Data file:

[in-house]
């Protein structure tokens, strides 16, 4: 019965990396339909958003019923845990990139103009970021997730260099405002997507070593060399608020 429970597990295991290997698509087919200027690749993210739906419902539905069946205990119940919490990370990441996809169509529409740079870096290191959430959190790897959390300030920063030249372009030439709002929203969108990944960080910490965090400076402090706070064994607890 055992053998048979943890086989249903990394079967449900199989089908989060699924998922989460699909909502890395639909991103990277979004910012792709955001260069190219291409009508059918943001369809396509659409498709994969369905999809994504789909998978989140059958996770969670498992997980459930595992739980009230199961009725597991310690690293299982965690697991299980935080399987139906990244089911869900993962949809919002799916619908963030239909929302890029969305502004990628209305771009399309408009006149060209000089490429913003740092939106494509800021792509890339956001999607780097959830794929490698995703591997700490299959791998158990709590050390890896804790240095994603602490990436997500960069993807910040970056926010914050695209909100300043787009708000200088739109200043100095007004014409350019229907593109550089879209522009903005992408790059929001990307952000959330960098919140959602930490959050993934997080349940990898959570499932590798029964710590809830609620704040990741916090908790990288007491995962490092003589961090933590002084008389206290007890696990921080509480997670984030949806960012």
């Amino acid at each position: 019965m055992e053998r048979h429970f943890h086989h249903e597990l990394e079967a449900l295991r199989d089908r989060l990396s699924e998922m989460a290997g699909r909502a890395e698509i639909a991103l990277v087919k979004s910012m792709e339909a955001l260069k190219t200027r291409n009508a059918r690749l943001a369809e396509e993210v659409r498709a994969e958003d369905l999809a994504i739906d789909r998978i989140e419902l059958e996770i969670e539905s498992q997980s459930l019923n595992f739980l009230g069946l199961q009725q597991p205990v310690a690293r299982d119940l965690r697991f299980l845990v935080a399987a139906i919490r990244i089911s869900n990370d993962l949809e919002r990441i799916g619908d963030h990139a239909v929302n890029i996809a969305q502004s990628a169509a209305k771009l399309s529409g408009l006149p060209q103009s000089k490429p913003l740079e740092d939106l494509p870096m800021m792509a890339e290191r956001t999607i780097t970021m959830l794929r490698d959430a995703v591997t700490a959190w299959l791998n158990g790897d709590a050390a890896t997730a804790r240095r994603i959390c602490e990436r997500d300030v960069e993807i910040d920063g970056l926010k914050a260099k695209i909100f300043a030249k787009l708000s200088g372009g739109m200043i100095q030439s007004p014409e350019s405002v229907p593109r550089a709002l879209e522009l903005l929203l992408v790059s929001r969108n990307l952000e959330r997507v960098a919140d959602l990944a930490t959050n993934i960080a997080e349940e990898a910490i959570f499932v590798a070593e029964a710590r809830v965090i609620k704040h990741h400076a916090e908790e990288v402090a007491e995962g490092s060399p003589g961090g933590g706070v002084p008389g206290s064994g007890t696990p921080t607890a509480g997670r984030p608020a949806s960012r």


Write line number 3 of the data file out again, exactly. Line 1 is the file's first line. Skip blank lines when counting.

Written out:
């Amino acid at each position: 019965m055992e053998r048979h429970f943890h086989h249903e597990l990394e079967a449900l295991r199989d089908r989060l990396s699924e998922m989460a290997g699909r909502a890395e698509i639909a991103l990277v087919k979004s910012m792709e339909a955001l260069k190219t200027r291409n009508a059918r690749l943001a369809e396509e993210v659409r498709a994969e958003d369905l999809a994504i739906d789909r998978i989140e419902l059958e996770i969670e539905s498992q997980s459930l019923n595992f739980l009230g069946l199961q009725q597991p205990v310690a690293r299982d119940l965690r697991f299980l845990v935080a399987a139906i919490r990244i089911s869900n990370d993962l949809e919002r990441i799916g619908d963030h990139a239909v929302n890029i996809a969305q502004s990628a169509a209305k771009l399309s529409g408009l006149p060209q103009s000089k490429p913003l740079e740092d939106l494509p870096m800021m792509a890339e290191r956001t999607i780097t970021m959830l794929r490698d959430a995703v591997t700490a959190w299959l791998n158990g790897d709590a050390a890896t997730a804790r240095r994603i959390c602490e990436r997500d300030v960069e993807i910040d920063g970056l926010k914050a260099k695209i909100f300043a030249k787009l708000s200088g372009g739109m200043i100095q030439s007004p014409e350019s405002v229907p593109r550089a709002l879209e522009l903005l929203l992408v790059s929001r969108n990307l952000e959330r997507v960098a919140d959602l990944a930490t959050n993934i960080a997080e349940e990898a910490i959570f499932v590798a070593e029964a710590r809830v965090i609620k704040h990741h400076a916090e908790e990288v402090a007491e995962g490092s060399p003589g961090g933590g706070v002084p008389g206290s064994g007890t696990p921080t607890a509480g997670r984030p608020a949806s960012r």